Thérèse 

Trail of the lonesome pines.

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On the day of her wedding, Thérèse Larroque (played by Audrey Tautou) looks years older than she actually is, with chalky white skin and a mouth set in a grim expression, on what ideally should be one of the happiest days of her life. In the church, one of the wedding guests whispers to Thérèse's best friend Anne (Anaïs Demoustier): "I thought you said she was beautiful."

Thérèse, the subject of director Claude Miller's drama of the same name — adapted by Miller and Natalie Carter from a novel by François Mauriac — has just entered into the same trap as countless female fictional characters before her: marriage to a man she does not love. When the subject comes up, this rich young woman, whose wealth comes from pine trees in the Southwest of France, automatically answers that she married Anne's brother, Bernard Desqueyroux (Gilles Lellouche) — the oafish, insensitive, but basically well-meaning heir to a rival pinewood plantation — in order to unite their properties. It was her decision, this ill-considered marital business deal, and it's going to cost her.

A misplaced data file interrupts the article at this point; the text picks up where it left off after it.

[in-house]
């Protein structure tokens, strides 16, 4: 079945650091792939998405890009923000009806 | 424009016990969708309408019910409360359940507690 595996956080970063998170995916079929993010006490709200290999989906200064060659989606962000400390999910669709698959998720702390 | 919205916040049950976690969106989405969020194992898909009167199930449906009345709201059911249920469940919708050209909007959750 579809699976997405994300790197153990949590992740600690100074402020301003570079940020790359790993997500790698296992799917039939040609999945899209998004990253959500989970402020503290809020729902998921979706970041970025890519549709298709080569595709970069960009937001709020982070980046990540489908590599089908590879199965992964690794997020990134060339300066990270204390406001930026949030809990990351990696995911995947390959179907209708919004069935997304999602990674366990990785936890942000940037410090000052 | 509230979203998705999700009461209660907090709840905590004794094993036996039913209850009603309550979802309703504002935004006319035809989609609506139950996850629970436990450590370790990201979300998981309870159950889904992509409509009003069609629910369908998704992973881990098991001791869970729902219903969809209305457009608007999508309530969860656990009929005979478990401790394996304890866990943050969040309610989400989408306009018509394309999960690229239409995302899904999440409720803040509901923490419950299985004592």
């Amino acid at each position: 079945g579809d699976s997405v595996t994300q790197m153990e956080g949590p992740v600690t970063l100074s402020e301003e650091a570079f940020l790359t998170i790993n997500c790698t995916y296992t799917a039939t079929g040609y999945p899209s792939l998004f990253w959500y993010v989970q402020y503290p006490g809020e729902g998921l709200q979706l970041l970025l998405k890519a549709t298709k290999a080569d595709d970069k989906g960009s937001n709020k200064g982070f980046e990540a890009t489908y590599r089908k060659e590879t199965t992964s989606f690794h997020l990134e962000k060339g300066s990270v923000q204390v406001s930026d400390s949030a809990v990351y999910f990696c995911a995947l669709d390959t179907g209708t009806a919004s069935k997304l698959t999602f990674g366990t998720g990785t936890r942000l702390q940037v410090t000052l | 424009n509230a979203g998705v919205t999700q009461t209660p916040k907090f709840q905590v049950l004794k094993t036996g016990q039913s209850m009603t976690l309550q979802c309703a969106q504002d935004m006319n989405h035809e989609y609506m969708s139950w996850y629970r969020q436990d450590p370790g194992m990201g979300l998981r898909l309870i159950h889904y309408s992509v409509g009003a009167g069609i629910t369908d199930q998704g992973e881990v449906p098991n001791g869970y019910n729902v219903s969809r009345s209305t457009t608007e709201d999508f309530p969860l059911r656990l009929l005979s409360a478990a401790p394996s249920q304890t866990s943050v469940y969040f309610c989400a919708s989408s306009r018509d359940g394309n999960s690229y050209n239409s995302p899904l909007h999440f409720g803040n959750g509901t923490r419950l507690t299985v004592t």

French novelists and filmmakers adore unhappy marriages. Without them, we might never have encountered Emma Bovary, Proust's Mme. Swann, or practically any female protagonist from a Claude Chabrol film. Thérèse's punishment for not falling in love like her friend Anne is a lifetime alone on an iceberg. Anne's choice, a seemingly lightweight free spirit/tuberculosis sufferer named Jean Azevedo (Stanley Weber), turns out to be a wild goose chase, but it's better than the bitter, malevolent existence Thérèse leads in her grand house with Bernard. Their married life lurches from one disaster to another — Bernard's heart condition and the accompanying arsenic medication, not one but two forest fires, and an unloved daughter. "Marriage will save me from all the disorder in my head," asserts the miserable bride. But it's clear nothing can save her from herself.

The 37-year-old Tautou (Amélie, A Very Long Engagement, Coco Before Chanel) has frequently been cast for her pixie-ish, romantic qualities. But writer-director Miller, who died last year, obviously saw something else in those big, sad eyes. In her mid-twenties Thérèse already looks careworn and middle-aged; she does not possess a bright and hopeful demeanor. Her character wears us, the audience, down just as surely as it does her family. She's the sort of person, people would say, who has never been young. But we know she once was, and that she fantasized of love. Miller's film is equally difficult to embrace. Thérèse's perversity simultaneously repels and fascinates, and Tautou takes us all the way through the eye of the needle. Whether the trip is worth it depends on how much we want to see an actress stretch her boundaries. Otherwise, there's always the gorgeous Bordeaux scenery.

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